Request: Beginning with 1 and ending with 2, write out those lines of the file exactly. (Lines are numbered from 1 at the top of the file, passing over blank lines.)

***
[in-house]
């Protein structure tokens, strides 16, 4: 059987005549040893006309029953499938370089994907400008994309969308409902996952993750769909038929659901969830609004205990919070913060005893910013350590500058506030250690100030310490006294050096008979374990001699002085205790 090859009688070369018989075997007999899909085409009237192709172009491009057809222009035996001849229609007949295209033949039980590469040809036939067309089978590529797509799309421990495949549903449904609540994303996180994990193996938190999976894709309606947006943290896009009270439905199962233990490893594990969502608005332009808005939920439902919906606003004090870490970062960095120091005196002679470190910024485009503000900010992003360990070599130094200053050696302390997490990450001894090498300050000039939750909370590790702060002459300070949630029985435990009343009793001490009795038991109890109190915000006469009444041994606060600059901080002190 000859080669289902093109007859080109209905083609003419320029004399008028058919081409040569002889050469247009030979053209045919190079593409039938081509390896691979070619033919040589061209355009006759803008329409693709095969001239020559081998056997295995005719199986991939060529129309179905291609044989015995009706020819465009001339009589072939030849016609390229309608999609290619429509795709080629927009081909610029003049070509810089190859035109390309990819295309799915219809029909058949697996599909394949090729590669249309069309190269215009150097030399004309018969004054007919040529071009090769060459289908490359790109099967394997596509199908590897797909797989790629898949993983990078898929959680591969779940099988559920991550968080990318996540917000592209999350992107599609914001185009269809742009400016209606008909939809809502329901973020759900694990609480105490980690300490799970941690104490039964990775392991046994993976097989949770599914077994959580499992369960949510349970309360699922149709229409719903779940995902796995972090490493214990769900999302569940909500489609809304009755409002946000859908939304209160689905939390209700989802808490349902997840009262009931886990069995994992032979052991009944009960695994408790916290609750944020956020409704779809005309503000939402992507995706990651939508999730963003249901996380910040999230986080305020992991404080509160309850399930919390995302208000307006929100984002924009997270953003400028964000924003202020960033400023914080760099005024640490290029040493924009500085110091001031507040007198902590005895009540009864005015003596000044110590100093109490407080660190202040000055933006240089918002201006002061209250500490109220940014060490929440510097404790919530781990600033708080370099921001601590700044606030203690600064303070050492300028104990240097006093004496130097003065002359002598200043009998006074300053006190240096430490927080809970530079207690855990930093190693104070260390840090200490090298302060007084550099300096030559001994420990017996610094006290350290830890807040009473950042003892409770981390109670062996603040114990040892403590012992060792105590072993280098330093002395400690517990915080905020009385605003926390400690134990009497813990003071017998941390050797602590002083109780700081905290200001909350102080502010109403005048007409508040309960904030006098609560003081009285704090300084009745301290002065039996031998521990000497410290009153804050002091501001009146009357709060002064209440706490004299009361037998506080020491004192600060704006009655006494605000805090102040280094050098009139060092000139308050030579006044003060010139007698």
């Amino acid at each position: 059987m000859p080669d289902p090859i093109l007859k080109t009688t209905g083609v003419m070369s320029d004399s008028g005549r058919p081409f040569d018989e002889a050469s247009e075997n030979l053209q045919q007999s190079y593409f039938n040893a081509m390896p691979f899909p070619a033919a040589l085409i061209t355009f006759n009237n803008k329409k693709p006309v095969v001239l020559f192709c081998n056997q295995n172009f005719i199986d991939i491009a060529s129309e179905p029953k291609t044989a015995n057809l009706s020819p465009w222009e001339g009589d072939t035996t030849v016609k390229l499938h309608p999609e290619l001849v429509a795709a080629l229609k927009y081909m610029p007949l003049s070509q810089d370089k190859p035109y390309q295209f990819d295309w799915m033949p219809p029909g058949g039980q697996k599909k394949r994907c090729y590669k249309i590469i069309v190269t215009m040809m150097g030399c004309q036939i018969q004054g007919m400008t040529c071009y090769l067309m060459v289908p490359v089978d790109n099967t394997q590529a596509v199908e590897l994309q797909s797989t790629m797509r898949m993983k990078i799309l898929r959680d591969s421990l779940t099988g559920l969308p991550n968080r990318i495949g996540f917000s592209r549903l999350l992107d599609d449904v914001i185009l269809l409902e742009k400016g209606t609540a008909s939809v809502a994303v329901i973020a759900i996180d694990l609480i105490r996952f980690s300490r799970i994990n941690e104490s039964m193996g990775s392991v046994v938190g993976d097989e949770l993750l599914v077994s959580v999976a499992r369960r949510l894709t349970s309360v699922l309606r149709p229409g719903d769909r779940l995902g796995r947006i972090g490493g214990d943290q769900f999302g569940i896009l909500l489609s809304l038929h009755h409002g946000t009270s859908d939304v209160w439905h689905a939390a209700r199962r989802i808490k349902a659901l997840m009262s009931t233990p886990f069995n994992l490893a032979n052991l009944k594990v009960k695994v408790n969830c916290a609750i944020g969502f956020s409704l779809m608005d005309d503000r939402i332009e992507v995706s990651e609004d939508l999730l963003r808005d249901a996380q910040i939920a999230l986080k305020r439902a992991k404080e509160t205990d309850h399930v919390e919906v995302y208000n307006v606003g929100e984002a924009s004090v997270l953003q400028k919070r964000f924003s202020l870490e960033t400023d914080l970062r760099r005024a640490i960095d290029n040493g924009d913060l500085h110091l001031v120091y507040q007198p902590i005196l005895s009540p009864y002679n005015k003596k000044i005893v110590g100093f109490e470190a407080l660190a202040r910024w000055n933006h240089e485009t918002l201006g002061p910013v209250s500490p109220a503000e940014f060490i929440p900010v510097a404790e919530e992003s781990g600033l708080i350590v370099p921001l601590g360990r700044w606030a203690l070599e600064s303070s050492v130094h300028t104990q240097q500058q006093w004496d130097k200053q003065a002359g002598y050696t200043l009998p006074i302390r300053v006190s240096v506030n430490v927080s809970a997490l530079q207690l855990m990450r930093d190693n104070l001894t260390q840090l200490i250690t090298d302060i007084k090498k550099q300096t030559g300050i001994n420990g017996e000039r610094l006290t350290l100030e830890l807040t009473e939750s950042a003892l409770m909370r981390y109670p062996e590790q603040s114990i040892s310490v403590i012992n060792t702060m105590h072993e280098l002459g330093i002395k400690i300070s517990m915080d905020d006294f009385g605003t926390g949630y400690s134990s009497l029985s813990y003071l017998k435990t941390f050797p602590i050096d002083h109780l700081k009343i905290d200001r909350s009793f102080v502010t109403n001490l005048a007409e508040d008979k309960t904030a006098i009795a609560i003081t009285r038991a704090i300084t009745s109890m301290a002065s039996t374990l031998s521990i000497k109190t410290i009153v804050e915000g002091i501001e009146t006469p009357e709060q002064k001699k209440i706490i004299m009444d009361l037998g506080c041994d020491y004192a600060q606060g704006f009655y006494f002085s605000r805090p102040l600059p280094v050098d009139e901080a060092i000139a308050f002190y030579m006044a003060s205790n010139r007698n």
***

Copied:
[in-house]
């Protein structure tokens, strides 16, 4: 059987005549040893006309029953499938370089994907400008994309969308409902996952993750769909038929659901969830609004205990919070913060005893910013350590500058506030250690100030310490006294050096008979374990001699002085205790 090859009688070369018989075997007999899909085409009237192709172009491009057809222009035996001849229609007949295209033949039980590469040809036939067309089978590529797509799309421990495949549903449904609540994303996180994990193996938190999976894709309606947006943290896009009270439905199962233990490893594990969502608005332009808005939920439902919906606003004090870490970062960095120091005196002679470190910024485009503000900010992003360990070599130094200053050696302390997490990450001894090498300050000039939750909370590790702060002459300070949630029985435990009343009793001490009795038991109890109190915000006469009444041994606060600059901080002190 000859080669289902093109007859080109209905083609003419320029004399008028058919081409040569002889050469247009030979053209045919190079593409039938081509390896691979070619033919040589061209355009006759803008329409693709095969001239020559081998056997295995005719199986991939060529129309179905291609044989015995009706020819465009001339009589072939030849016609390229309608999609290619429509795709080629927009081909610029003049070509810089190859035109390309990819295309799915219809029909058949697996599909394949090729590669249309069309190269215009150097030399004309018969004054007919040529071009090769060459289908490359790109099967394997596509199908590897797909797989790629898949993983990078898929959680591969779940099988559920991550968080990318996540917000592209999350992107599609914001185009269809742009400016209606008909939809809502329901973020759900694990609480105490980690300490799970941690104490039964990775392991046994993976097989949770599914077994959580499992369960949510349970309360699922149709229409719903779940995902796995972090490493214990769900999302569940909500489609809304009755409002946000859908939304209160689905939390209700989802808490349902997840009262009931886990069995994992032979052991009944009960695994408790916290609750944020956020409704779809005309503000939402992507995706990651939508999730963003249901996380910040999230986080305020992991404080509160309850399930919390995302208000307006929100984002924009997270953003400028964000924003202020960033400023914080760099005024640490290029040493924009500085110091001031507040007198902590005895009540009864005015003596000044110590100093109490407080660190202040000055933006240089918002201006002061209250500490109220940014060490929440510097404790919530781990600033708080370099921001601590700044606030203690600064303070050492300028104990240097006093004496130097003065002359002598200043009998006074300053006190240096430490927080809970530079207690855990930093190693104070260390840090200490090298302060007084550099300096030559001994420990017996610094006290350290830890807040009473950042003892409770981390109670062996603040114990040892403590012992060792105590072993280098330093002395400690517990915080905020009385605003926390400690134990009497813990003071017998941390050797602590002083109780700081905290200001909350102080502010109403005048007409508040309960904030006098609560003081009285704090300084009745301290002065039996031998521990000497410290009153804050002091501001009146009357709060002064209440706490004299009361037998506080020491004192600060704006009655006494605000805090102040280094050098009139060092000139308050030579006044003060010139007698």